Ngai Tahu chair Mark Solomon told directors in Auckland yesterday they could help maximise the potential of the $37 billion Maori economy by supporting that ethnicity's young workers and joining forces with iwi.
Ngai Tahu’s inclusion in the legislation that established the Canterbury Earthquake Recovery Authority (CERA) in 2011 was an example of how collaboration with iwi could enhance a region, Solomon said.
“People in leadership were getting a better understanding of our aspirations for Christchurch. They realised our vision was the same as theirs. Including Ngai Tahu in the CERA legislation put us front and centre in the recovery of that city. You might be able to enhance a region or city by partnering with iwi.”
Business owners could also make a contribution by starting cadet schemes such as that offered by Aurecon, a Wellington engineering, management and technical services company – and He Toki ki te Rika, the Christchurch Maori trade training programme involving Hawkins Construction, Ngai Tahu and the Christchurch Polytechnic Institute of Technology.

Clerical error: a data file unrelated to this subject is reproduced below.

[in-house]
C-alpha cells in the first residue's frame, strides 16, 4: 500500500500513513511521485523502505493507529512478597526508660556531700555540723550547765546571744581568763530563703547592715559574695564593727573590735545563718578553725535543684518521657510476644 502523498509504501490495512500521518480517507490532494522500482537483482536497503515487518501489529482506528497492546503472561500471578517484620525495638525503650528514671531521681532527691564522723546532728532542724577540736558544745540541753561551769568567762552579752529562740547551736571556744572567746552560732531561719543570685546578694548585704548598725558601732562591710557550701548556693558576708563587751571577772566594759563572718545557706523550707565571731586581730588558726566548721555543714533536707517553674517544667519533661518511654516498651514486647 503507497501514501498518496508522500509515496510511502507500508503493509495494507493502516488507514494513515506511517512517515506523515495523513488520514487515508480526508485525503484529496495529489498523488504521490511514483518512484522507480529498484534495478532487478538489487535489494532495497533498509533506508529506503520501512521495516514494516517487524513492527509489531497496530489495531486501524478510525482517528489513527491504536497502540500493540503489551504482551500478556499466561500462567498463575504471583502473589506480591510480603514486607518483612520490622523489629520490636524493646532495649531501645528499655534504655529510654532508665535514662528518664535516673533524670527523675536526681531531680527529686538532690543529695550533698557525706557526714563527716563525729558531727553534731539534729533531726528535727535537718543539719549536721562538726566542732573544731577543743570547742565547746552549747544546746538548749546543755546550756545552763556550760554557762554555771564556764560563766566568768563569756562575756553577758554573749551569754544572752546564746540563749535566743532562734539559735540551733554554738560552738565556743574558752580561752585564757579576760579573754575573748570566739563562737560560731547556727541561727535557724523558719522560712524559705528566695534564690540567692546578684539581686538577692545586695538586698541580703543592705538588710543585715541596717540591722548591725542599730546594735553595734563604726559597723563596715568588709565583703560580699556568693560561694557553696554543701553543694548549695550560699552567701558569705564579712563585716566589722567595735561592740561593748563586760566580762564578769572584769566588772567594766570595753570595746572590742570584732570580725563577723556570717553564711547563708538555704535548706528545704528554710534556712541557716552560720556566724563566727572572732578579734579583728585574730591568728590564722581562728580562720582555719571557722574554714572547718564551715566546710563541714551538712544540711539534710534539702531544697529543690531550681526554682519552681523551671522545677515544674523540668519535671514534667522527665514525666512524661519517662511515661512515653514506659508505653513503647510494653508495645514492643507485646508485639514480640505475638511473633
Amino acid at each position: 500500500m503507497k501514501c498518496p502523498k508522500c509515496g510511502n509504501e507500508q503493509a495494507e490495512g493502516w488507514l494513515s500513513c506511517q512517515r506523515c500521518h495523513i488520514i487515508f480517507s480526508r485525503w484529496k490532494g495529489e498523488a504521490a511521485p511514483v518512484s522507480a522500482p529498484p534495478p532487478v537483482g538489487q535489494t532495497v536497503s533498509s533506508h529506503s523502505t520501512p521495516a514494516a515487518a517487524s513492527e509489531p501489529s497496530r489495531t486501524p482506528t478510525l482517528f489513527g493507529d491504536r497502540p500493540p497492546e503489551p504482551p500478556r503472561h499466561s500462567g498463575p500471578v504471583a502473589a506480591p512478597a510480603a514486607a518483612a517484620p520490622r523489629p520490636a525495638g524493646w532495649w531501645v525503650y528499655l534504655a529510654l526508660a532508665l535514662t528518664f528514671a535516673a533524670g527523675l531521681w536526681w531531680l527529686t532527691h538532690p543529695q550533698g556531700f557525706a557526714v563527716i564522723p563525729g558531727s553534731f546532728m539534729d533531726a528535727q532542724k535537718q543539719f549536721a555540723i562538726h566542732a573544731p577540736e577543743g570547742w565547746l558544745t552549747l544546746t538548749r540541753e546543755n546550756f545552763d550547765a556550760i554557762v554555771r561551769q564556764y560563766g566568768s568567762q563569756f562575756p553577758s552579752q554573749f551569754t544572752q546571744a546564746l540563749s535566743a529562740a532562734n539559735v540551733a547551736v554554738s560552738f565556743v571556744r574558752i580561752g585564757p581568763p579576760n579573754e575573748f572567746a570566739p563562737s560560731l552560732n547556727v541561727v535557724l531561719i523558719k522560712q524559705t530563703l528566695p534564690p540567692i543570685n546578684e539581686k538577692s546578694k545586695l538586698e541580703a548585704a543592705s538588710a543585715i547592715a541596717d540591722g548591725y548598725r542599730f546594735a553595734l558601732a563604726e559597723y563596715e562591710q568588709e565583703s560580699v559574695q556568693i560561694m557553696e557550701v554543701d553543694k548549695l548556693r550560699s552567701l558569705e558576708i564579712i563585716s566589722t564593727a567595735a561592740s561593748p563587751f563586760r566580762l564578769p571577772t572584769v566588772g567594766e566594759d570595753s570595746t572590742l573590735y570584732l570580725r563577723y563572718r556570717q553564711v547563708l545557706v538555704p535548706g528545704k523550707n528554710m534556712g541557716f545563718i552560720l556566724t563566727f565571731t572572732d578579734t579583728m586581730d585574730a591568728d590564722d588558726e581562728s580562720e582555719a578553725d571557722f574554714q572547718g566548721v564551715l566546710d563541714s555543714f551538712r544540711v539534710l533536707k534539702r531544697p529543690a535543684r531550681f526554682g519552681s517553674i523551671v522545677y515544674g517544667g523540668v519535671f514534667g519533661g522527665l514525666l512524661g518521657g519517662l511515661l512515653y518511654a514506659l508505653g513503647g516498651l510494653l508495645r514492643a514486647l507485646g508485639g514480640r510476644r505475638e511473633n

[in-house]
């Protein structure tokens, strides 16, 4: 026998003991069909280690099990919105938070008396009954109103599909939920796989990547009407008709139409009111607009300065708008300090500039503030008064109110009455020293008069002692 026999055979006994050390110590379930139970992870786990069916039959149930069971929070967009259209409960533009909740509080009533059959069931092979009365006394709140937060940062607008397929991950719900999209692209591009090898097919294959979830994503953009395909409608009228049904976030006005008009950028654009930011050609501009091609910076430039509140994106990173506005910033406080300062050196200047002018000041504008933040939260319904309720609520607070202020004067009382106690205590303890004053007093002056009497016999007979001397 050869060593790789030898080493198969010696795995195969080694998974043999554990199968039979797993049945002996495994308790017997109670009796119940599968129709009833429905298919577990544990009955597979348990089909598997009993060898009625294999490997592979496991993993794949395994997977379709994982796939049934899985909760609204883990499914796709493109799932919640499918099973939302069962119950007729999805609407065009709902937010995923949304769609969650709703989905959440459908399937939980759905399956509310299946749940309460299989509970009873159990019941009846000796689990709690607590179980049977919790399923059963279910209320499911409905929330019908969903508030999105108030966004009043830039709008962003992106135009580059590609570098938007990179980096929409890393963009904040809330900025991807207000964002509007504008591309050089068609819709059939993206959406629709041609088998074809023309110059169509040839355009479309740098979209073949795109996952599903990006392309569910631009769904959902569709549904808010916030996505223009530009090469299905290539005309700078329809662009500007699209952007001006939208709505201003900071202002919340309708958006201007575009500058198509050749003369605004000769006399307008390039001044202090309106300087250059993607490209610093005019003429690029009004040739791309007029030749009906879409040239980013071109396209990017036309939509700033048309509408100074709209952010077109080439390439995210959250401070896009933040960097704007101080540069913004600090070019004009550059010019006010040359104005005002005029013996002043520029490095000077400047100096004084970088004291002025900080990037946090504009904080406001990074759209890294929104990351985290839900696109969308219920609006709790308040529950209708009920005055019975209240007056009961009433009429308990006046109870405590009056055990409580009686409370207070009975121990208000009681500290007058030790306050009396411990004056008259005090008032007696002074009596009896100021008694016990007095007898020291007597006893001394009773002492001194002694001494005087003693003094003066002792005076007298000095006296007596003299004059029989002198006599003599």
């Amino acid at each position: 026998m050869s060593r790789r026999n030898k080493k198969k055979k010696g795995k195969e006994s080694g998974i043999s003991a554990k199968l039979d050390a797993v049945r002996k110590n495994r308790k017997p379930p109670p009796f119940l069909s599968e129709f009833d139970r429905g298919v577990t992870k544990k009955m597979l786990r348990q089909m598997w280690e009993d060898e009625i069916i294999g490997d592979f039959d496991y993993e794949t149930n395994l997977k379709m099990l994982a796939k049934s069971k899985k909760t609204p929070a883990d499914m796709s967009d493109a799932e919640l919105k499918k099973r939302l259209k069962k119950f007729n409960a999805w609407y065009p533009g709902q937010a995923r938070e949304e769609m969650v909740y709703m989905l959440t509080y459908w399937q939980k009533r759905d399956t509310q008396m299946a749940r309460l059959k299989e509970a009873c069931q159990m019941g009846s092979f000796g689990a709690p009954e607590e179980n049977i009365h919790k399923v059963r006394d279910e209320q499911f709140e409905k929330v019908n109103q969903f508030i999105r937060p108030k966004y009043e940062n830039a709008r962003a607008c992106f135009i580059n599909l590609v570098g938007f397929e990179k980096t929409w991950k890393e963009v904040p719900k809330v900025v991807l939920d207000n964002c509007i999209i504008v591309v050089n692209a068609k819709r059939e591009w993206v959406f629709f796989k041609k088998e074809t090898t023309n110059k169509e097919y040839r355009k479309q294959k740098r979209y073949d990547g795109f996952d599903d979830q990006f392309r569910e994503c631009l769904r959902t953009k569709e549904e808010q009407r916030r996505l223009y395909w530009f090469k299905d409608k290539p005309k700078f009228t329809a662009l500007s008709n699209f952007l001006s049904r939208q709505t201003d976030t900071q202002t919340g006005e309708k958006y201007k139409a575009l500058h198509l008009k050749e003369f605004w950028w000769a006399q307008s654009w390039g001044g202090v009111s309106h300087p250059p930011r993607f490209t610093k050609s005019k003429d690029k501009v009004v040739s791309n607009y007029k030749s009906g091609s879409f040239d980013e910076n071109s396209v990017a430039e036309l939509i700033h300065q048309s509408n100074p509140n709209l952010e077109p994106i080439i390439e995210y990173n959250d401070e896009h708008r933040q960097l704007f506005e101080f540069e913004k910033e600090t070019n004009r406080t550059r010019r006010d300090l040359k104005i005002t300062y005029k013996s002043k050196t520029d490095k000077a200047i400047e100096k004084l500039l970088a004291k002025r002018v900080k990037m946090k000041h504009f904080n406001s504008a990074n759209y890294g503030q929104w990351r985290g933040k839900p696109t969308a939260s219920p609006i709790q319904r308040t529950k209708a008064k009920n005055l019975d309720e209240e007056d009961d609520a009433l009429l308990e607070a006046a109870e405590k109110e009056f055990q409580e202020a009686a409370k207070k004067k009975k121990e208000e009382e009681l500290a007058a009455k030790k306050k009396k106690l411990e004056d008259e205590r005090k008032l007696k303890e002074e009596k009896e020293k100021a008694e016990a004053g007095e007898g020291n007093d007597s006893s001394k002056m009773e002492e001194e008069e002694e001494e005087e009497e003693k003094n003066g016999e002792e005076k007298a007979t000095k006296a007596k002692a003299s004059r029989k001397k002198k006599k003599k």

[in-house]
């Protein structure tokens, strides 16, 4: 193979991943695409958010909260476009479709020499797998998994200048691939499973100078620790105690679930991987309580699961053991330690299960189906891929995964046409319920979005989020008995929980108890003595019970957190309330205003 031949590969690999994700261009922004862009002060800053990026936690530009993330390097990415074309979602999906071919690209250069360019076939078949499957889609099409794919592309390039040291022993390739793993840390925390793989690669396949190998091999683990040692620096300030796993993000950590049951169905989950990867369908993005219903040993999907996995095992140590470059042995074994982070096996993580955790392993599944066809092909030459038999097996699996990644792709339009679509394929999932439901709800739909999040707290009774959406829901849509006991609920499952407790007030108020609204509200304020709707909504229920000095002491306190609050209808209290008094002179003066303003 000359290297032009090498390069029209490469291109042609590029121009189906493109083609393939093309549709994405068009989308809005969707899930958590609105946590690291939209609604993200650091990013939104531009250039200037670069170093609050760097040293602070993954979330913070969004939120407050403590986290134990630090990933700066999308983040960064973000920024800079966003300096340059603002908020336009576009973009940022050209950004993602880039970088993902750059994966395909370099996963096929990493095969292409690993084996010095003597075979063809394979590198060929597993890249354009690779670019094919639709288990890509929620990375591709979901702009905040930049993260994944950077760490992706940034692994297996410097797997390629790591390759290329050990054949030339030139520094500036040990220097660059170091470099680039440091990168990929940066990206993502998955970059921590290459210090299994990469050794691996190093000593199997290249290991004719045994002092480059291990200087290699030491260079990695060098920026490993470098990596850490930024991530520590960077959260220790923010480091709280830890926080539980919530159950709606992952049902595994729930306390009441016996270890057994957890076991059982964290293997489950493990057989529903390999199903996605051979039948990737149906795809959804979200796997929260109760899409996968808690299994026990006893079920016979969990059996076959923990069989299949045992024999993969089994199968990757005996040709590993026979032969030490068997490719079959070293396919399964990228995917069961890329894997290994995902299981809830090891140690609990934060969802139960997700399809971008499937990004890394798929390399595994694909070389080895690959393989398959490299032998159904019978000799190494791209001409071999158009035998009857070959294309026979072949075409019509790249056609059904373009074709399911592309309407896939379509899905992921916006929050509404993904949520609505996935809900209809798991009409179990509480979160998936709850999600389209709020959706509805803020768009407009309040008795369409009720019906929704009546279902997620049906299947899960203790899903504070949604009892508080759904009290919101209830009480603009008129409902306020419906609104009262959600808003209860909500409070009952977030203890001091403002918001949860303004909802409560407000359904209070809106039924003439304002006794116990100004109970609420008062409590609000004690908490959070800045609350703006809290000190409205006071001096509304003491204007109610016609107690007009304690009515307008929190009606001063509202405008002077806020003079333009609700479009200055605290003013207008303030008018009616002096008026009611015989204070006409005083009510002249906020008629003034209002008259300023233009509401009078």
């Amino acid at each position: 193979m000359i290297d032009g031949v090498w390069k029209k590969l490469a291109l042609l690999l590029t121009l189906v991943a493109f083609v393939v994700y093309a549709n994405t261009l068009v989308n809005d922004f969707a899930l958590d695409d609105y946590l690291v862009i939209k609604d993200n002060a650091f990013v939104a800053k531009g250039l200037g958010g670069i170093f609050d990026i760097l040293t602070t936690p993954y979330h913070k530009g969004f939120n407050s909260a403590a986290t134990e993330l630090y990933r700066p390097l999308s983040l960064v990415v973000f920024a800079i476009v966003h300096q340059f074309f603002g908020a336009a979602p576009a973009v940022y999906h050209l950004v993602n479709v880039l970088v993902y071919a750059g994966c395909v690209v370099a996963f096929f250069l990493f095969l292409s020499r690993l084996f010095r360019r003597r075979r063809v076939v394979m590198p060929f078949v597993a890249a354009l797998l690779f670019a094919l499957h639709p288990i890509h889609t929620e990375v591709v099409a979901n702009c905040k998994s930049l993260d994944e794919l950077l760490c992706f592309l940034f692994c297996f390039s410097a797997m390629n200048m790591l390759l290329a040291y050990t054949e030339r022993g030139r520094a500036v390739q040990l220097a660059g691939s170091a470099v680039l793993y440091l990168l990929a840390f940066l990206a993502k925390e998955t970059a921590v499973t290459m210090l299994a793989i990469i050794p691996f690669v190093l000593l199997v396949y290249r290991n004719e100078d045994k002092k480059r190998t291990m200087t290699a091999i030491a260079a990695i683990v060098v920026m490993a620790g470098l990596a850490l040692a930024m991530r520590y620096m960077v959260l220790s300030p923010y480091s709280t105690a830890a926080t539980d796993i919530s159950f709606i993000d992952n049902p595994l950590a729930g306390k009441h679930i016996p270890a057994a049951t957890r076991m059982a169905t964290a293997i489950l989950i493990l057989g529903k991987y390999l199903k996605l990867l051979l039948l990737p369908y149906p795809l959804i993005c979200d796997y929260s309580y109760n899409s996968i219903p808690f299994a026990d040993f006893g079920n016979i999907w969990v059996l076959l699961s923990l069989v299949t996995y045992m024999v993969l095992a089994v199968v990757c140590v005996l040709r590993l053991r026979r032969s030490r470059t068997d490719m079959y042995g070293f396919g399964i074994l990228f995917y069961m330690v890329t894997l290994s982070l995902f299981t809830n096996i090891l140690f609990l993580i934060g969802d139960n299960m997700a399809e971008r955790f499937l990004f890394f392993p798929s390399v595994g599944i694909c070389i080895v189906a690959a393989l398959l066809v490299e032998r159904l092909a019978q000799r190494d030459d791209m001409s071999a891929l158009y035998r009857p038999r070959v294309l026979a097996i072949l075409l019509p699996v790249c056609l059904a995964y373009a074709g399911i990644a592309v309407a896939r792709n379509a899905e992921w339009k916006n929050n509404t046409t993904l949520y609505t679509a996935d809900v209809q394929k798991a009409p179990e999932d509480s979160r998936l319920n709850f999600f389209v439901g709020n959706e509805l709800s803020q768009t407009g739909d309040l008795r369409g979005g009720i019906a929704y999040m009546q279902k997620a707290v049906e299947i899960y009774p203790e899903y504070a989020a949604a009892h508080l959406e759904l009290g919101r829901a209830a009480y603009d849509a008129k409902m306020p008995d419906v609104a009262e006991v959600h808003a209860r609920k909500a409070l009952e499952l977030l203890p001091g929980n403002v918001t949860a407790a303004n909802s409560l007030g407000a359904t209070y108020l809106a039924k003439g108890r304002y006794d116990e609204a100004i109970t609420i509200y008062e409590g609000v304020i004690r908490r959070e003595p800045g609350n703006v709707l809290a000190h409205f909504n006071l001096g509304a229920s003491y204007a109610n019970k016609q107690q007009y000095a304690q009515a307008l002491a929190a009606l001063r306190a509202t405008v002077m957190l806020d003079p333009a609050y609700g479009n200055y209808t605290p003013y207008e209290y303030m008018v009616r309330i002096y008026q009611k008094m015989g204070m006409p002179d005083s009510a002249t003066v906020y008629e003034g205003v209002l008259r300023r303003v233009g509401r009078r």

“Not all of us are leaders with the capacity to offer cadetships. Sometimes the small opportunities have a greater chance to advance our nation. It’s a case of opening doors that were once shut tight to our people.”
The country’s growing young Maori population would make be a bigger part of the taxpaying workforce by 2026 and they needed business leadership skills to contribute effectively to nation building, he said.
“The minimum Maori young people should aspire to is a trade. We want many of them to become business leaders. We need them to be educated – now it’s not just ‘your iwi needs you’, it’s ‘your nation needs you’.”
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